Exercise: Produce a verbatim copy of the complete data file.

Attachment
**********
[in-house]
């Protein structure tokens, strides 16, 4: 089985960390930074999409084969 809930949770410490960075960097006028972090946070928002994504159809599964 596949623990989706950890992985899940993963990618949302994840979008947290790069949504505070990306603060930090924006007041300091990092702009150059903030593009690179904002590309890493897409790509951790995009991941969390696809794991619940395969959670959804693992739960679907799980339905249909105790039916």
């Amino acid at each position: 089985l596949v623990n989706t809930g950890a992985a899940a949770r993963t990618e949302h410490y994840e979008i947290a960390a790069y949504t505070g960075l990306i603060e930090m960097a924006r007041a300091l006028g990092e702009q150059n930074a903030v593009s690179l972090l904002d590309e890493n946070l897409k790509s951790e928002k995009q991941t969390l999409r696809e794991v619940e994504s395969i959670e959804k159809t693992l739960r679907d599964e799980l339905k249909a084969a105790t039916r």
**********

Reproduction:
[in-house]
């Protein structure tokens, strides 16, 4: 089985960390930074999409084969 809930949770410490960075960097006028972090946070928002994504159809599964 596949623990989706950890992985899940993963990618949302994840979008947290790069949504505070990306603060930090924006007041300091990092702009150059903030593009690179904002590309890493897409790509951790995009991941969390696809794991619940395969959670959804693992739960679907799980339905249909105790039916």
């Amino acid at each position: 089985l596949v623990n989706t809930g950890a992985a899940a949770r993963t990618e949302h410490y994840e979008i947290a960390a790069y949504t505070g960075l990306i603060e930090m960097a924006r007041a300091l006028g990092e702009q150059n930074a903030v593009s690179l972090l904002d590309e890493n946070l897409k790509s951790e928002k995009q991941t969390l999409r696809e794991v619940e994504s395969i959670e959804k159809t693992l739960r679907d599964e799980l339905k249909a084969a105790t039916r």